UMMS Affiliation

Department of Medicine, Division of Dermatology; Graduate School of Biomedical Sciences

Publication Date


Document Type



Dermatology | Immune System Diseases | Immunopathology | Skin and Connective Tissue Diseases | Translational Medical Research


Vitiligo is a disease of the skin characterized by the appearance of white spots. Significant progress has been made in understanding vitiligo pathogenesis over the past 30 years, but only through perseverance, collaboration, and open-minded discussion. Early hypotheses considered roles for innervation, microvascular anomalies, oxidative stress, defects in melanocyte adhesion, autoimmunity, somatic mosaicism, and genetics. Because theories about pathogenesis drive experimental design, focus, and even therapeutic approach, it is important to consider their impact on our current understanding about vitiligo. Animal models allow researchers to perform mechanistic studies, and the development of improved patient sample collection methods provides a platform for translational studies in vitiligo that can also be applied to understand other autoimmune diseases that are more difficult to study in human samples. Here we discuss the history of vitiligo translational research, recent advances, and their implications for new treatment approaches.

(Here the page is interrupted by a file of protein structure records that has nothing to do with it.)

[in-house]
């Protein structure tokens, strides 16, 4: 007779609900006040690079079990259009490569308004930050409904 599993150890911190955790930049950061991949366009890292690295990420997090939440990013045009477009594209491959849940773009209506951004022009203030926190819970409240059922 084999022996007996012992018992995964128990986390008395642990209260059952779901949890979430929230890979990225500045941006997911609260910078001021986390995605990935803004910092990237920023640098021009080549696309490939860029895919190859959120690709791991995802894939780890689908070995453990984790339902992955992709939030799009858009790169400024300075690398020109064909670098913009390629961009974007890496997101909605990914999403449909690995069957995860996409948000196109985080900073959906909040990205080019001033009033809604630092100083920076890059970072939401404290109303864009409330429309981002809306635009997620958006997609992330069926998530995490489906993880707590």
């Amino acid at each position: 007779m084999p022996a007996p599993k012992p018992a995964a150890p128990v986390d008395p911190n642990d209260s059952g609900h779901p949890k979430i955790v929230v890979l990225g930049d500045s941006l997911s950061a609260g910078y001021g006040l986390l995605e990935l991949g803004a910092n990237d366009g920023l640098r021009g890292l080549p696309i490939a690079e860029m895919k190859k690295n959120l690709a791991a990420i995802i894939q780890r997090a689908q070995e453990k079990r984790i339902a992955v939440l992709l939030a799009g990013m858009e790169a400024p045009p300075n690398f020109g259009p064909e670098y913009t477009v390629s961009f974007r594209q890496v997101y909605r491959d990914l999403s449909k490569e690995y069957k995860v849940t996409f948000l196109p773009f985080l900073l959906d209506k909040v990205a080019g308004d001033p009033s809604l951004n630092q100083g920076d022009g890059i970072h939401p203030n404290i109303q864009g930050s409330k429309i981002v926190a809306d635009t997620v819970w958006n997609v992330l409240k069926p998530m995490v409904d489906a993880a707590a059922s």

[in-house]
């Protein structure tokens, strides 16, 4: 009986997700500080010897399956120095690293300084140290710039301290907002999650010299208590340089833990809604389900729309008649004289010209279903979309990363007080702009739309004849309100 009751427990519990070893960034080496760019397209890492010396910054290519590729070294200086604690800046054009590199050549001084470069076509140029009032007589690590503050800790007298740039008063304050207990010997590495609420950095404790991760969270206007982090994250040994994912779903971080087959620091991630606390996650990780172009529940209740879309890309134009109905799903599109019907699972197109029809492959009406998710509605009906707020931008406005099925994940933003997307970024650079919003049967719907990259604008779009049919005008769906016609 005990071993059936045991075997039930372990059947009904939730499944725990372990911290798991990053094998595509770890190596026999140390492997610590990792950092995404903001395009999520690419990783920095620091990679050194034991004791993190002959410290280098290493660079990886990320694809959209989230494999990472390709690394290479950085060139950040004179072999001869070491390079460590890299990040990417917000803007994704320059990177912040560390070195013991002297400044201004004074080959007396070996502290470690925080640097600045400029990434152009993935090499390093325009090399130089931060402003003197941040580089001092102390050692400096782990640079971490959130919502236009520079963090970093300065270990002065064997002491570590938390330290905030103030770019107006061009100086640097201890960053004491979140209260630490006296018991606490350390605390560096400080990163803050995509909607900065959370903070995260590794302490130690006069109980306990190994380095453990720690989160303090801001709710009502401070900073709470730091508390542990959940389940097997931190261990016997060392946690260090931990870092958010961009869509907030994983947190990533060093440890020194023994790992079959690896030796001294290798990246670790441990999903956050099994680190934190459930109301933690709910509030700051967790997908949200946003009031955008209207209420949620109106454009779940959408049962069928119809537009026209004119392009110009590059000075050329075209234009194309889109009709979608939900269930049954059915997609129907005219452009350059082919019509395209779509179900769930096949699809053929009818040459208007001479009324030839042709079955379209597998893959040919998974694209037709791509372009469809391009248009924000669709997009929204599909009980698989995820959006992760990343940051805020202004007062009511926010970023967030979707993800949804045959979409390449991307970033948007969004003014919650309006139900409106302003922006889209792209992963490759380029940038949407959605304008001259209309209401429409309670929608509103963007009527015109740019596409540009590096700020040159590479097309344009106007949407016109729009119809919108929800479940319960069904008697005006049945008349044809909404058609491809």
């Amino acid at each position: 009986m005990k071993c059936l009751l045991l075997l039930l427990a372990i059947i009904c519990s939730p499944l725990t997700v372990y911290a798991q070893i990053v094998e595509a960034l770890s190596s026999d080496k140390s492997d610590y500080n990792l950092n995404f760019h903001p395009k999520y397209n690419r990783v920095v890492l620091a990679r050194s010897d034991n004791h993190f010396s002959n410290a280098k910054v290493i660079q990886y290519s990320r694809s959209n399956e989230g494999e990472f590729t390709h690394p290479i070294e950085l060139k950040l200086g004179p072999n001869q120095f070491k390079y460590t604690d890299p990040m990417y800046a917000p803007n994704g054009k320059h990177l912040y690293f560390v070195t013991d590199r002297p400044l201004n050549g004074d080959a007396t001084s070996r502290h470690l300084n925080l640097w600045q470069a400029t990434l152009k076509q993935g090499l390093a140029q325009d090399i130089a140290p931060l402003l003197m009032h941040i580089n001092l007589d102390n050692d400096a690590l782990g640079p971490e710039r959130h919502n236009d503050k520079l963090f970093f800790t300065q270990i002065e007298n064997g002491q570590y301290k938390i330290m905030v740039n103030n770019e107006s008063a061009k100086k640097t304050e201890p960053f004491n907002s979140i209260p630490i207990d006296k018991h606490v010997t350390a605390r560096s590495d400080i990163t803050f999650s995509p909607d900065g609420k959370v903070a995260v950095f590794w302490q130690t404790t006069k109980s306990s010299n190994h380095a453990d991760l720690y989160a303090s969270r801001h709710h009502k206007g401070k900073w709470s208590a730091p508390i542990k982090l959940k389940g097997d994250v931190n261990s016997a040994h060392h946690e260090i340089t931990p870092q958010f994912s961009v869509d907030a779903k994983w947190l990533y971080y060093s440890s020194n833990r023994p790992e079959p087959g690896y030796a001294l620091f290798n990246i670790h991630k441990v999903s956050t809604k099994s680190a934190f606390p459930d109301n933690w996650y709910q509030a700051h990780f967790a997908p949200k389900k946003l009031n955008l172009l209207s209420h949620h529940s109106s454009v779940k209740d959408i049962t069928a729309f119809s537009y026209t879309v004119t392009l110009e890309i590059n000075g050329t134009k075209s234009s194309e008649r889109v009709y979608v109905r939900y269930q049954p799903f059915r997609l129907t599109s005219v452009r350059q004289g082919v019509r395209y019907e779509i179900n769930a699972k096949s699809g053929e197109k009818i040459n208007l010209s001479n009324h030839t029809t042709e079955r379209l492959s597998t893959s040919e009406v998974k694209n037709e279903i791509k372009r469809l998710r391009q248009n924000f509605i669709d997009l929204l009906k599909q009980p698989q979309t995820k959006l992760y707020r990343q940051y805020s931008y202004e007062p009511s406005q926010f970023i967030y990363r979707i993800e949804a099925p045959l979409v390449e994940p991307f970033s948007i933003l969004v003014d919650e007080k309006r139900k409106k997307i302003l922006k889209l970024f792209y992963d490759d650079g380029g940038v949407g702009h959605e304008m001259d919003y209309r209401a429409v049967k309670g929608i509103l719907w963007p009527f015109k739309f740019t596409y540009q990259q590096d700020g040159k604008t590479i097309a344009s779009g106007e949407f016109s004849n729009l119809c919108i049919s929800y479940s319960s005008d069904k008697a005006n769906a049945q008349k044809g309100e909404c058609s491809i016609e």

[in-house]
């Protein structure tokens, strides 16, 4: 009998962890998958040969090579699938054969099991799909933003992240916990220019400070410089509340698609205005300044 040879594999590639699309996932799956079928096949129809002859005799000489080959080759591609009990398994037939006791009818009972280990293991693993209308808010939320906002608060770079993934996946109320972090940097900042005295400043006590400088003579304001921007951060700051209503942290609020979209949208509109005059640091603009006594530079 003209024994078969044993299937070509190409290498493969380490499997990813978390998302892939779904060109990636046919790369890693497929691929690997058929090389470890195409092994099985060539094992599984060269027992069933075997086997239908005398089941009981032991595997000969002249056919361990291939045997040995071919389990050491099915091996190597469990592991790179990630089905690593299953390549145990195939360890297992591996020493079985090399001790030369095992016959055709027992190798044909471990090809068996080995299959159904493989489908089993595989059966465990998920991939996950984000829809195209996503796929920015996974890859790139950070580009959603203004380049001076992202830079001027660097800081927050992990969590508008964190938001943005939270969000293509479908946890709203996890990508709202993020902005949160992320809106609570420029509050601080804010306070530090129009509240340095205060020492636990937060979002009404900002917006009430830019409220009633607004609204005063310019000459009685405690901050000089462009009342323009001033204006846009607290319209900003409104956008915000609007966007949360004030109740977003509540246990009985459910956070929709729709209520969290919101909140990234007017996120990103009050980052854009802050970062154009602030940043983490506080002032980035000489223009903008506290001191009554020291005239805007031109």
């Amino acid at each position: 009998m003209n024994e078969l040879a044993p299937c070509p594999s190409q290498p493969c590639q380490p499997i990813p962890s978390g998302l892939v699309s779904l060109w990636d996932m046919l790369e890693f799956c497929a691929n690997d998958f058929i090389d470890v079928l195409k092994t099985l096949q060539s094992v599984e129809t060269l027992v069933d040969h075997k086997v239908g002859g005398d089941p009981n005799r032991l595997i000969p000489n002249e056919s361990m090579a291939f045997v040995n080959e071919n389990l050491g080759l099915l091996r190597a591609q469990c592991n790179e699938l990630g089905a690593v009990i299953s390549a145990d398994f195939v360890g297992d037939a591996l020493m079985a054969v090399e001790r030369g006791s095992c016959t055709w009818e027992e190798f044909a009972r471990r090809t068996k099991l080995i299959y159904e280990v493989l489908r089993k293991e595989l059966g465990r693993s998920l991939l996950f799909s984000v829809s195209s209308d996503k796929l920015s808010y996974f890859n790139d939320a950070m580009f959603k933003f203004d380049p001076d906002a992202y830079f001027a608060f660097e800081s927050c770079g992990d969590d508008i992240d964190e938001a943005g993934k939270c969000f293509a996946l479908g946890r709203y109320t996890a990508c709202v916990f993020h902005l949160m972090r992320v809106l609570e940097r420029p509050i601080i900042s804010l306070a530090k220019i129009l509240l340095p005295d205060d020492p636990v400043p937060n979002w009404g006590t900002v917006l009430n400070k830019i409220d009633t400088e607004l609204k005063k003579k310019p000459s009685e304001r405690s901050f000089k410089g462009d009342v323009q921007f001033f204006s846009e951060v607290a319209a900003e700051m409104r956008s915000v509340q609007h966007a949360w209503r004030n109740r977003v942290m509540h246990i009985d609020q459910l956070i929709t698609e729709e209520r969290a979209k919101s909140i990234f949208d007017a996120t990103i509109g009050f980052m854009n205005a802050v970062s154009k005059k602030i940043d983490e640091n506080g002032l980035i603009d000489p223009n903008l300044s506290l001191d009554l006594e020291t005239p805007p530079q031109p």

autoimmunity, genetics, melanocyte oxidative stress, translational research, vitiligo

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Copyright © 2021 Katz and Harris. This is an open-access article distributed under the terms of the Creative Commons Attribution License (CC BY). The use, distribution or reproduction in other forums is permitted, provided the original author(s) and the copyright owner(s) are credited and that the original publication in this journal is cited, in accordance with accepted academic practice. No use, distribution or reproduction is permitted which does not comply with these terms.

DOI of Published Version



Katz EL, Harris JE. Translational Research in Vitiligo. Front Immunol. 2021 Mar 2;12:624517. doi: 10.3389/fimmu.2021.624517. PMID: 33737930; PMCID: PMC7962476. Link to article on publisher's site

Journal/Book/Conference Title

Frontiers in immunology

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Link to Article in PubMed

PubMed ID


Creative Commons License

Creative Commons Attribution 4.0 License
This work is licensed under a Creative Commons Attribution 4.0 License.